Dwayne Schacht, B-17 Flight Engineer

 
Dwayne Schacht, B-17 Flight Engineer, United States Army Air Forces, Eighth Air Force, 1st Bombardment Division, 40th Combat Bombardment Wing, 92nd Bomb Group (Heavy), 326th Bomb Squadron, Podington Air Base (Station 109), Bedfordshire, England. 35 Missions.
 
(The following summary is condensed from notes of a public presentation made by Dwayne Schacht at the Scott Hosier WW II Roundtable in Rochester, MN on March 14, 2011. The Evening's Program (Short Rounds) and a Video DVD is available (MLT Group, Rochester, MN 55901.)
 
Induction May 4, 1943, 20 years old, at Fort Snelling, St. Paul, MN
Basic training: Amarillo Texas
Mechanics School: Amarillo, Texas (He had to be able to take apart and reassemble a B-17 engine carburetor blindfolded. The Flight Engineer/ Top Turret Gunner checked the B-17s equipment and stood right behind the pilot during takeoff calling out airspeed and watching the gauges such as the oil pressure gauge. If a bomb got stuck in the bomb bay he had to jump up and down on it while holding onto the rack without a parachute.)
Gunnery School: Kingman
Crew Assembly: Dyersburg
B-17 assignment: Lincoln, NE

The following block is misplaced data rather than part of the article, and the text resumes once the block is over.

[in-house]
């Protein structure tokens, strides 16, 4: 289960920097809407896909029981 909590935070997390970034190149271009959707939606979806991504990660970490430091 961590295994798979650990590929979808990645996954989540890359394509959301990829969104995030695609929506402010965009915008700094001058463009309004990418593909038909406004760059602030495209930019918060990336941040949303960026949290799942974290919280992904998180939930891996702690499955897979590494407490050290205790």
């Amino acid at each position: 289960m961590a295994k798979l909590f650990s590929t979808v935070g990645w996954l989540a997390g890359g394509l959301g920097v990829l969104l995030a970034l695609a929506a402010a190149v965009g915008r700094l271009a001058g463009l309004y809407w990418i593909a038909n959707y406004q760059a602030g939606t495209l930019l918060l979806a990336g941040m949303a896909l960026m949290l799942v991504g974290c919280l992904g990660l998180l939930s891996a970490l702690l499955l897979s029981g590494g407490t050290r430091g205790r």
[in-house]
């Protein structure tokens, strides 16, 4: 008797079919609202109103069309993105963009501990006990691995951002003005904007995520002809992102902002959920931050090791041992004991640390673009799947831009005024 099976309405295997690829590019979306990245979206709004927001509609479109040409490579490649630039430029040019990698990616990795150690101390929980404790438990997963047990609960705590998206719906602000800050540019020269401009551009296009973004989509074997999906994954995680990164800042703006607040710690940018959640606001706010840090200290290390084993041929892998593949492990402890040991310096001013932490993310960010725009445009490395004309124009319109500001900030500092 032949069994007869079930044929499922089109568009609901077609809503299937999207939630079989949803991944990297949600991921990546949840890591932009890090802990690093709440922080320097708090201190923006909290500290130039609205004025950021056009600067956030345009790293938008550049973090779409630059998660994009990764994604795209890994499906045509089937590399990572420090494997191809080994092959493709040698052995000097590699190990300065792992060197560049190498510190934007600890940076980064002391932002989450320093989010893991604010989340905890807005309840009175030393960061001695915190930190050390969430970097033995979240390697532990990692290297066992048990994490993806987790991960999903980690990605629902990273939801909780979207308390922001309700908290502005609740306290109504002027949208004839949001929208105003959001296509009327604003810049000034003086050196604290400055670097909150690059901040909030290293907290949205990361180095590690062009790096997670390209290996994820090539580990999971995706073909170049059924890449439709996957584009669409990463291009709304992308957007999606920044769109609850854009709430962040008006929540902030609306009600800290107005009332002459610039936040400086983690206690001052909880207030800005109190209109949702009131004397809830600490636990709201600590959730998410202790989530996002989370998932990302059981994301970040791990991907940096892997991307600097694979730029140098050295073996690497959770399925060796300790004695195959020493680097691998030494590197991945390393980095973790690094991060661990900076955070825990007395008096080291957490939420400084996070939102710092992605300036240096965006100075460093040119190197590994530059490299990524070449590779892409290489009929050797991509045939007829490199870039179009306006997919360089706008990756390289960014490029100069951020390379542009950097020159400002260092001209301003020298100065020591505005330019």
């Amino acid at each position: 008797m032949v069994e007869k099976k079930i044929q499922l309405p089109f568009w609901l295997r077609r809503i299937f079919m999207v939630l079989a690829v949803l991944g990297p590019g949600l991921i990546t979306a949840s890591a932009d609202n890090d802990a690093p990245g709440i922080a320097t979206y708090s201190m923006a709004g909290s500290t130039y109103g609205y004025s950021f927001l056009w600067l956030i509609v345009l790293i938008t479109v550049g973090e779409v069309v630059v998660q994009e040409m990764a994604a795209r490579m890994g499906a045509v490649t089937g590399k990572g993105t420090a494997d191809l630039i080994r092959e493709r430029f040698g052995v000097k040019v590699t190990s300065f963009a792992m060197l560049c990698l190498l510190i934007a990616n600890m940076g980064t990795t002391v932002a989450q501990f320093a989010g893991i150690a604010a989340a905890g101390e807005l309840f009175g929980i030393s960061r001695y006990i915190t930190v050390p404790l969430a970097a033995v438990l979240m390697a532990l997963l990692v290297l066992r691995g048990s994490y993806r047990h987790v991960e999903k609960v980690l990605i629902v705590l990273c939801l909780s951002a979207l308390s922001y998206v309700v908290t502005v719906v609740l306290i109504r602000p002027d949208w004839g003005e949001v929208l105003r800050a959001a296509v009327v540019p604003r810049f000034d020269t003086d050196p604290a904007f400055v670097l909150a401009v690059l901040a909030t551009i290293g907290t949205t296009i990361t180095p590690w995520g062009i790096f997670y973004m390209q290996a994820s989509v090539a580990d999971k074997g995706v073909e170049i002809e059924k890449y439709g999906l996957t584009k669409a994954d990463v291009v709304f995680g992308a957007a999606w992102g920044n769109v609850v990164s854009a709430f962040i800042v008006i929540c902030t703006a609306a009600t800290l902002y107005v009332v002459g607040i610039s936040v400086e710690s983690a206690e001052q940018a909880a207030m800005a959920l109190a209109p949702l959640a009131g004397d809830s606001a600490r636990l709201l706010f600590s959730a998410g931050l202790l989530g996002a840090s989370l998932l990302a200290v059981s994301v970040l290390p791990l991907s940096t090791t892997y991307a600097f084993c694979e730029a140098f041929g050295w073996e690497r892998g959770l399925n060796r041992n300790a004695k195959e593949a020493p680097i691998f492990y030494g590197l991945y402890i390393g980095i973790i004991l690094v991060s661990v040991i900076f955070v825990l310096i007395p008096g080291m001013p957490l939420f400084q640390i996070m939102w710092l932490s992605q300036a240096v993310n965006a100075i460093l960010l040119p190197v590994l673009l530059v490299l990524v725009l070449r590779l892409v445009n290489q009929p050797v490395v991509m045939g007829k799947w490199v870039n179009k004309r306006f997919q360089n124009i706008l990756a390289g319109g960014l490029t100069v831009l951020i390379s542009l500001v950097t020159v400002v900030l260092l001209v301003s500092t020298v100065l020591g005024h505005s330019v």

Flew to Bangor, Maine then across the Atlantic. When they got beyond Iceland they lost electricity and all radio communication due to sabatoge at the B-17 factory. (The person was later caught.) Losing communication could be fatal in wartime. Two or three P-47s were after them and Dwayne found the gun that shot the colors of the day, which was misplaced, just in time. He fired the gun and they were escorted back to Iceland where they stayed a week or two while the plane was repaired.
 
They flew out of Paddington Air Base in England.
They had one of the severest winters of the century and he remembered drinking beer out of a barrel because the spigots didn't work. The English drank beer warm and would put a hot poker from the fireplace into the beer to warm it up. In London he was blown out of his bed by a V-2 landing in the next block. 
 
He flew 35 missions.  Memorable missions: His first mission was Sept. 19, 1944 and was a "milk run" with no flak or fighters but they lost one engine going to Germany and headed back and dropped their bombs. On one later mission they lost 3 engines and he was very busy siphoning leftover gas. The crew voted on whether to bail out or ride it in and voted to ride it in. They threw everything out including the ammo, guns, and the ball turret. They couldn't see the airfield but a hole opened up in the clouds and they made it in.
 
The flak during missions to Mersburg to the synthetic oil installation (some called it Murdersberg) was so thick he said it looked like you could almost get out and walk on it.
Most of the time they had 9 man crews and they cut i man from the 10 originally planned for. that was not unusual.
 
On missions 3, 7, and 8 they went to Cologne but it was emphasized to them not to bomb the cathedral. During the war only one bomb hit the cathedral that he knew of.
 
 
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